It is late at night; the sky is dark. The weather is frigid, and the city is quiet. I stare at the empty sky—without moon and stars. I dislike darkness; it makes me depressed, so I am waiting for a star to twinkle at me.

I can hear the whining of wind, and then the stove in my room turning off. I feel cold, but I continue gazing at the dark sky. The quiet is broken only by the barks of dogs. The mountain of Karte Sakhi, in the middle of Kabul, is lit with colored lamps: white and red and green. It is such an enjoyable moment, seeing this beautiful view of Kabul. Moments like this make me wonder why the people of Afghanistan abandon their country. But it is obvious they want to live in a place with more opportunities, where their children can study in peace, and be away from war. I am overwhelmed with my thoughts and dreams, and remember the story of one of my classmates named Zuhal. It is a sorrowful memory and I get my pen to write this story:

       It was the last days before we would graduate from high school, and everyone was happy. Our school is the largest school in our district, and our campus has a small park with poplar trees. My friends and I decided to go into the park and talk about how to celebrate our graduation party. We strolled through the park, laughing. We carved our names on the trees. It was fall and the park was filled with yellow leaves. The trees looked upset without their leaves, and the branches seemed strange to me; I supposed they might be begging the sky to give back their leaves, or maybe they were complaining to God that the ground had stolen their leaves.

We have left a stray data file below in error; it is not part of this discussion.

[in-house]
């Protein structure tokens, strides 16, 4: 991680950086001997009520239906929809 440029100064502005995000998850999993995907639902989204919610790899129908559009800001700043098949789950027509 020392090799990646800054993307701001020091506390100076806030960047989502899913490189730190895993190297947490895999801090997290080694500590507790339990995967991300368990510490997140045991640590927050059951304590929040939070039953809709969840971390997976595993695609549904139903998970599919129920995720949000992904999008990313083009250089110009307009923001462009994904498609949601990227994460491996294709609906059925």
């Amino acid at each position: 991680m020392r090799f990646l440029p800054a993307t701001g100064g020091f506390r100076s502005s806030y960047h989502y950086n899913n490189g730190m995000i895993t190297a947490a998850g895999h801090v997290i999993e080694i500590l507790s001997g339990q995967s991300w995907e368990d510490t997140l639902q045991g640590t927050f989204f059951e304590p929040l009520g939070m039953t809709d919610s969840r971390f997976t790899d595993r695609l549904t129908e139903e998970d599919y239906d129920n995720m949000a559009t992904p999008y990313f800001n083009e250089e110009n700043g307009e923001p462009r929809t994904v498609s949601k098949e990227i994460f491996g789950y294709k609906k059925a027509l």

All of my friends were there except Zuhal. She had been absent for a week, and I asked why she hadn’t been at school. I wanted to call her cell phone. But Sahra, Zuhal’s cousin, said Zuhal had died. I didn’t ask anything more; everyone was shocked. Then Sahra told us the story. “Last week her family prepared to leave Afghanistan and go to Europe illegally, by ship. They sold their house to give money to smugglers.” Sahra insisted that they left their homeland to live in a secure country. But they were unlucky. Their ship sank and no one could find their bodies. Tears fell from Sahra’s eyes and our faces fell; all signs of our happiness disappeared.

Everything became dark for me after that, like tonight’s sky. I cursed the furious waves of the sea, and the winds that had driven them. It wasn’t right for Zuhal to drown, drinking the salty water of the sea. She deserved to survive and thrive. She deserved the opportunity to help develop her country. And not only Zuhal—there are too many people from Afghanistan, Syria, and Iraq risking their lives to escape from war.

As I was dreaming of a world with lasting peace, a star began twinkling. It was like a hope for me, lighting the sky, a reminder that if we don’t give up, we can also make our world and our country bright; establishing peace so that people want to stay.

By Mahtab

Photo by Afghanistan Matters.